US spy agencies warned Kabul would fall, but did not give precise timeline, says report

US embassy in Afghanistan

ANALYSES BY UNITED STATES INTELLIGENCE agencies about the dynamics of the Taliban insurgency in Afghanistan became progressively grim over the summer, but did not provide precise timelines of the impending disaster, according to a new report. In his television address on Monday, US President Joe Biden admitted that his administration had rested on inaccurate estimates about the ability of the Taliban to overrun Afghan government defenses. Some —including many in the US intelligence community— have interpreted that statement to mean that the assessments given to the White House by the intelligence agencies were faulty or otherwise inaccurate.

On Tuesday, The New York Times reported that the intelligence community continuously revised its assessments of the Afghan civil war in the past year. Earlier this year, the consensus among intelligence agencies was allegedly that the Afghan government could potentially remain in power for as long as two years after a US military withdrawal. But that consensus had been shattered by mid-summer, according to The Times. By July, intelligence reports, led by those produced by the Central Intelligence Agency (CIA), “had grown more pessimistic” and explicitly “laid out the growing risks to Kabul”, according to the paper. These reports also warned that the Afghan government, including its intelligence and military components, would not be able to withstand an assault on the capital and other major urban centers by the Taliban.

At the same time, however, these assessments were typically “not given a high confidence judgment” or a particularly high level of certainty by the agencies, according to the report. One source told the paper that “it was often hard to get [CIA] analysts to clearly predict how quickly [a Taliban victory] would occur”. Instead, its assessments “could often be interpreted in a number of ways, including concluding that Afghanistan could fall quickly or possibly over time”.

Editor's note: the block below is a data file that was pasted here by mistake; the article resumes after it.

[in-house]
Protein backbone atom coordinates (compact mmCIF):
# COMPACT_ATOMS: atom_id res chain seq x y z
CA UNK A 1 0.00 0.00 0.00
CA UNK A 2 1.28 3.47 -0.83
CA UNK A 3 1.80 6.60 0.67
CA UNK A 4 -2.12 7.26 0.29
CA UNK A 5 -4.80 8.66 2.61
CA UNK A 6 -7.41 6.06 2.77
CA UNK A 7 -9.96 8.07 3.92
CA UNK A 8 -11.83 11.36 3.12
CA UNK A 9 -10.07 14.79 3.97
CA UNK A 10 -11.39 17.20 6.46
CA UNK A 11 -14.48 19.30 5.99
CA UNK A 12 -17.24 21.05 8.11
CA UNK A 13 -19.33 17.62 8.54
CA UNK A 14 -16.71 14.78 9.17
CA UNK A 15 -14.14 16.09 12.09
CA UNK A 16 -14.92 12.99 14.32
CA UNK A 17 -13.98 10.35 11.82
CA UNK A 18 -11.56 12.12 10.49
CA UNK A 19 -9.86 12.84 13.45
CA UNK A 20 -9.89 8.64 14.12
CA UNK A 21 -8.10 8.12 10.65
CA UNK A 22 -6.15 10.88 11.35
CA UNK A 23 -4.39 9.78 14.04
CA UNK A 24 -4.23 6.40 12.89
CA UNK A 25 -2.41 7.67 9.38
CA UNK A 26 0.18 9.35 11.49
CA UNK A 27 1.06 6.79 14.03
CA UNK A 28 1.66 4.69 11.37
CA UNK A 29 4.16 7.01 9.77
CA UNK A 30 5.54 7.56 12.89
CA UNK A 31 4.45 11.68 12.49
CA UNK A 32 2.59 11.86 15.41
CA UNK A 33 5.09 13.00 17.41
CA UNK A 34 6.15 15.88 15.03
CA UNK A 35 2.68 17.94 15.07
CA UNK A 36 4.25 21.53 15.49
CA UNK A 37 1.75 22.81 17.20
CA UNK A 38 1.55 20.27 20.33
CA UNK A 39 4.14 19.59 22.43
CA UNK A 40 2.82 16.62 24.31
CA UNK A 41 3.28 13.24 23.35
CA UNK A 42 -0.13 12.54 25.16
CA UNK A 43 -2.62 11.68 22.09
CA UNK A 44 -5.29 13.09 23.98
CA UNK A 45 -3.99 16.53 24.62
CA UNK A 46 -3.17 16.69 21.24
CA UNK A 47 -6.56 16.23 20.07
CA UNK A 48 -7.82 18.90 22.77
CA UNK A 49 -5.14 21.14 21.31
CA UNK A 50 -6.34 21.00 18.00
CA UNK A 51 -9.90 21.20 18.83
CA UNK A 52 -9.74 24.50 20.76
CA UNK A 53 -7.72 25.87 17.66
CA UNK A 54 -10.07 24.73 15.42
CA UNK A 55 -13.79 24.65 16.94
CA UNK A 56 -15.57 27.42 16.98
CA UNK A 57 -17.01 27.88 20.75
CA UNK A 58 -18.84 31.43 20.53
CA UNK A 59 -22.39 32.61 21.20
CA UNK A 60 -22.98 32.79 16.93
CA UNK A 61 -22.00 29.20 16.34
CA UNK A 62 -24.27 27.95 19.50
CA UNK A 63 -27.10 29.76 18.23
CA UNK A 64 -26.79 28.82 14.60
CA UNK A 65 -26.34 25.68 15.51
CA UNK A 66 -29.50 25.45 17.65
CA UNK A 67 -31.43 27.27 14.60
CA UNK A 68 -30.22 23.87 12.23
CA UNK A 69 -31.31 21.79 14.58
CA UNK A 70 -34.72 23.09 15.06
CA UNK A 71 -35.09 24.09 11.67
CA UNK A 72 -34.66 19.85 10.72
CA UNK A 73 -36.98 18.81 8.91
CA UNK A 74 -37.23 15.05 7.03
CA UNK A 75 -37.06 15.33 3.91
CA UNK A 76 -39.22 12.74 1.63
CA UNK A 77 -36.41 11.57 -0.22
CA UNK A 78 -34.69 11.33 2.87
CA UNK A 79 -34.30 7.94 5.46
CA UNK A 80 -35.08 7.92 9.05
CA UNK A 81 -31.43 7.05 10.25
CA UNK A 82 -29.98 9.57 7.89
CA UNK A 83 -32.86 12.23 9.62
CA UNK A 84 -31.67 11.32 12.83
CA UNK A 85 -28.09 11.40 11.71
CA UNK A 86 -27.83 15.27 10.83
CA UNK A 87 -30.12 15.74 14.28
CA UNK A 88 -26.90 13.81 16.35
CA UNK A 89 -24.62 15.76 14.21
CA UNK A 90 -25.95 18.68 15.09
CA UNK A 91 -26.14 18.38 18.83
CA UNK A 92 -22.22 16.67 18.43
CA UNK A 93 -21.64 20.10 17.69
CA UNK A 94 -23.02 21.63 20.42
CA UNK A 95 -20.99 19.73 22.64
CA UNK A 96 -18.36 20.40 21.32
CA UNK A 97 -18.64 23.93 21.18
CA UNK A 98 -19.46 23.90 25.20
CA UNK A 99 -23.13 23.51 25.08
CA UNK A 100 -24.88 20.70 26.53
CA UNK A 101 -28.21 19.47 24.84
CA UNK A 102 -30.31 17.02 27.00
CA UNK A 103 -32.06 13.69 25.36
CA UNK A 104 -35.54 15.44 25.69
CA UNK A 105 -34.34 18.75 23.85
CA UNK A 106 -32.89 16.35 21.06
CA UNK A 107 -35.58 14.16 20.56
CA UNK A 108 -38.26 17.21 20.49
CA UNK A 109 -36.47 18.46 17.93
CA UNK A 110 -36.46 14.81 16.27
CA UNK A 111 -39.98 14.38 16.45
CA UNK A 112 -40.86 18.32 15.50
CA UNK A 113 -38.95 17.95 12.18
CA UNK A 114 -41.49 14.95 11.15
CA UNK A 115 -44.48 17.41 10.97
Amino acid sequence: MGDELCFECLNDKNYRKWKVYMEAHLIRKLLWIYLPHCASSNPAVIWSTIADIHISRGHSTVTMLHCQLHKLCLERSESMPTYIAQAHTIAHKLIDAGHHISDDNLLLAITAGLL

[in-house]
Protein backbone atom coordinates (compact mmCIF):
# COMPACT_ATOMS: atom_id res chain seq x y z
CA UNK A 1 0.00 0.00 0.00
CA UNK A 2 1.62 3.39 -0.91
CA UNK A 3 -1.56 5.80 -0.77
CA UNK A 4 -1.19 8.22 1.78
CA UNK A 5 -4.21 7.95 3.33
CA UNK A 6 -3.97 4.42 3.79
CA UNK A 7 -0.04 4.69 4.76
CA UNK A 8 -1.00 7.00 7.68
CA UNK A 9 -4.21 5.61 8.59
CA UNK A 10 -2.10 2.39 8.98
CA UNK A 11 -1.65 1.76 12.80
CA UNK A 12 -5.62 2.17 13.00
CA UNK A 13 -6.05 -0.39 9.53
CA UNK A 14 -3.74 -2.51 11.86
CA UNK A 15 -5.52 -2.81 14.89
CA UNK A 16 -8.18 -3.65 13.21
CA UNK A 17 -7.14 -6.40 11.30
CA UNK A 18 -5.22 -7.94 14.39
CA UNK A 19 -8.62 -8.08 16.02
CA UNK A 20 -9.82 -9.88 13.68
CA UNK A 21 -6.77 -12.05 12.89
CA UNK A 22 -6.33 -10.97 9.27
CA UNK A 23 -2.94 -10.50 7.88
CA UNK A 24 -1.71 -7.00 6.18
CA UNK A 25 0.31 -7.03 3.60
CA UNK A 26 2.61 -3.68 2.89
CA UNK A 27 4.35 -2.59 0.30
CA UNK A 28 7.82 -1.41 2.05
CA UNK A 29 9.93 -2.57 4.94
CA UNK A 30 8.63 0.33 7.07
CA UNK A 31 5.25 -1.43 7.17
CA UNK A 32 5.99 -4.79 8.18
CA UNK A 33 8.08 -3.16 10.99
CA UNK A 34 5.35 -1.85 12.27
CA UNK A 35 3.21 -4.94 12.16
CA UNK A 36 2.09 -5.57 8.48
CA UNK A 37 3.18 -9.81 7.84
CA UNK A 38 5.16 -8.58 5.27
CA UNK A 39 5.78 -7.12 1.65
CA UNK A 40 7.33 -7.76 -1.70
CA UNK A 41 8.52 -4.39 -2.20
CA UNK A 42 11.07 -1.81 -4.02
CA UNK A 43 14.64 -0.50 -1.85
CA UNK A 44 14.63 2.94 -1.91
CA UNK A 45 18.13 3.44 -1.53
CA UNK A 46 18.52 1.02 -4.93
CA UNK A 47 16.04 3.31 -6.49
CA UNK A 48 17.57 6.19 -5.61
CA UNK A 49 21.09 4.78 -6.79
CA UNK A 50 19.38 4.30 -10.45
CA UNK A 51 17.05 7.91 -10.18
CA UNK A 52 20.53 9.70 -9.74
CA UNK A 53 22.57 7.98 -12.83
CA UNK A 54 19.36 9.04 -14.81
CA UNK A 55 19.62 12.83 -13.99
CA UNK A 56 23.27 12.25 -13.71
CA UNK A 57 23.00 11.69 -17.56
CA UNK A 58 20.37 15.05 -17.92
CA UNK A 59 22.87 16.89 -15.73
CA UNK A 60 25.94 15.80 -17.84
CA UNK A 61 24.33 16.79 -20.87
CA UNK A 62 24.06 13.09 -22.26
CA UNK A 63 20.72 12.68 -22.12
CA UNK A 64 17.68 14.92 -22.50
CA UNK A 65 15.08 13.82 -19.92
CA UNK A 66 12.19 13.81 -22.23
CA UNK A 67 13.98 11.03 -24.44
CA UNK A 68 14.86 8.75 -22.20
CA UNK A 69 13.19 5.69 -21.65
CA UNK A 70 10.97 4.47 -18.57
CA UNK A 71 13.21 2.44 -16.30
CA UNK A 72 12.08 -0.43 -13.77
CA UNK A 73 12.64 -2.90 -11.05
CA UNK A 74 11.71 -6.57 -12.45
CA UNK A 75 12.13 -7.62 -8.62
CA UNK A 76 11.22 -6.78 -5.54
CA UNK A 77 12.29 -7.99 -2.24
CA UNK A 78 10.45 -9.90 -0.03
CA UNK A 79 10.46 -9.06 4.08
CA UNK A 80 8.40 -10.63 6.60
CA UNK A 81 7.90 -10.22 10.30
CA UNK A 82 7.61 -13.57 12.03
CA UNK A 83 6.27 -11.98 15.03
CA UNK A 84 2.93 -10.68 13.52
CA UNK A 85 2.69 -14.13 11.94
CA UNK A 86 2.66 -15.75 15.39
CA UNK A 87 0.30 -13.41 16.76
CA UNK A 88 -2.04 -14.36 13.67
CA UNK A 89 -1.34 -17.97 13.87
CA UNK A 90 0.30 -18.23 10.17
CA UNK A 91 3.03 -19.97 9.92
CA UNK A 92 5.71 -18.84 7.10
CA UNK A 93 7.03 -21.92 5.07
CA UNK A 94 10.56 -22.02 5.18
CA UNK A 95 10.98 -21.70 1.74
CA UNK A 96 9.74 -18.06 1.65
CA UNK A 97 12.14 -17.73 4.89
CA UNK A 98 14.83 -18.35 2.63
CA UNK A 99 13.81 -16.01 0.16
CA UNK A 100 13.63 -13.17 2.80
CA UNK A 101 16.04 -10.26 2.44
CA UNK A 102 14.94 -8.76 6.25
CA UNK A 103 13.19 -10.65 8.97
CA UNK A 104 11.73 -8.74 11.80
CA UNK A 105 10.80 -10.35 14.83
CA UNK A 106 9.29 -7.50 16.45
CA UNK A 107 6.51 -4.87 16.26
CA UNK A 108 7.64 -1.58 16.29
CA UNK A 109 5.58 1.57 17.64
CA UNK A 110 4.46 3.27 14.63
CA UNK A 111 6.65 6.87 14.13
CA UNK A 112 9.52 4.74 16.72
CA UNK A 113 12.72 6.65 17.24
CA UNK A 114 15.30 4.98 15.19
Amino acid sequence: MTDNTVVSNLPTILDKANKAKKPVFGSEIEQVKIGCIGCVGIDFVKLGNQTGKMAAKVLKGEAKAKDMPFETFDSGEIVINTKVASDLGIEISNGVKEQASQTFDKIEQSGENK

The Times report seems to indicate that the White House rested much of its decision-making on earlier assessments by the intelligence community, which projected a less radical pace of change in Afghanistan. For instance, one report from April of this year suggested that the Taliban were at least 18 months away from being able to conquer Kabul. The article also points out the possibility that different agencies may have had differing views on the speed with which the Taliban would conquer Afghanistan, with the CIA being on the more pessimistic end of the scale.

Author: Joseph Fitsanakis | Date: 18 August 2021 | Permalink

4 Responses to US spy agencies warned Kabul would fall, but did not give precise timeline, says report

  1. Jack says:

    DIA frequently has a built-in, self serving agenda with major military commitments. Intelligence outcomes tend to be more optimistic.

  2. What a tragic miscalculation and also
    An example of Extreme Wishful Thinking!

  3. forevermantis says:

    What about the glorious Trump meetings with Taliban last year and the 5.000 Taliban prisoners released? 5.000 more fighters helped to be faster at Kabul. Why are you not truthful?

  4. mark neill says:

    The US could have least played George Micheals’s “The Last Christmas “on the radio in July.

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